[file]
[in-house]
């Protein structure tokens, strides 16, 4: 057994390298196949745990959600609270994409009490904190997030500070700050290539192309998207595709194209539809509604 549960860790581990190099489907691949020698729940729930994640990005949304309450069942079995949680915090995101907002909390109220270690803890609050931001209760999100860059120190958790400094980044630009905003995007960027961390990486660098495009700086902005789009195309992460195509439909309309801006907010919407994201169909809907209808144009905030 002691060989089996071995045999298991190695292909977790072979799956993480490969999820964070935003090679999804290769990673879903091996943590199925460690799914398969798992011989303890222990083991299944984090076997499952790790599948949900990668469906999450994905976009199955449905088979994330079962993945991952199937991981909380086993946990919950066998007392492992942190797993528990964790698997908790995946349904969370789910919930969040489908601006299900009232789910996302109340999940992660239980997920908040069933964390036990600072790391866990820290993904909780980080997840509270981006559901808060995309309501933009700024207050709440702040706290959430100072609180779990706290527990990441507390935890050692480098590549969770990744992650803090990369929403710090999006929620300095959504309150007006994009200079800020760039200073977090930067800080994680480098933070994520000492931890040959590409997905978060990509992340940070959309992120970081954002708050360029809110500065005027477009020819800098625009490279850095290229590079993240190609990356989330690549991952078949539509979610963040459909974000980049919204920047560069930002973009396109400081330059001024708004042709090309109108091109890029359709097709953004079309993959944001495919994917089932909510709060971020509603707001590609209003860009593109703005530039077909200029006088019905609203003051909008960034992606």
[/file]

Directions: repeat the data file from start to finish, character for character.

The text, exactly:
[in-house]
């Protein structure tokens, strides 16, 4: 057994390298196949745990959600609270994409009490904190997030500070700050290539192309998207595709194209539809509604 549960860790581990190099489907691949020698729940729930994640990005949304309450069942079995949680915090995101907002909390109220270690803890609050931001209760999100860059120190958790400094980044630009905003995007960027961390990486660098495009700086902005789009195309992460195509439909309309801006907010919407994201169909809907209808144009905030 002691060989089996071995045999298991190695292909977790072979799956993480490969999820964070935003090679999804290769990673879903091996943590199925460690799914398969798992011989303890222990083991299944984090076997499952790790599948949900990668469906999450994905976009199955449905088979994330079962993945991952199937991981909380086993946990919950066998007392492992942190797993528990964790698997908790995946349904969370789910919930969040489908601006299900009232789910996302109340999940992660239980997920908040069933964390036990600072790391866990820290993904909780980080997840509270981006559901808060995309309501933009700024207050709440702040706290959430100072609180779990706290527990990441507390935890050692480098590549969770990744992650803090990369929403710090999006929620300095959504309150007006994009200079800020760039200073977090930067800080994680480098933070994520000492931890040959590409997905978060990509992340940070959309992120970081954002708050360029809110500065005027477009020819800098625009490279850095290229590079993240190609990356989330690549991952078949539509979610963040459909974000980049919204920047560069930002973009396109400081330059001024708004042709090309109108091109890029359709097709953004079309993959944001495919994917089932909510709060971020509603707001590609209003860009593109703005530039077909200029006088019905609203003051909008960034992606």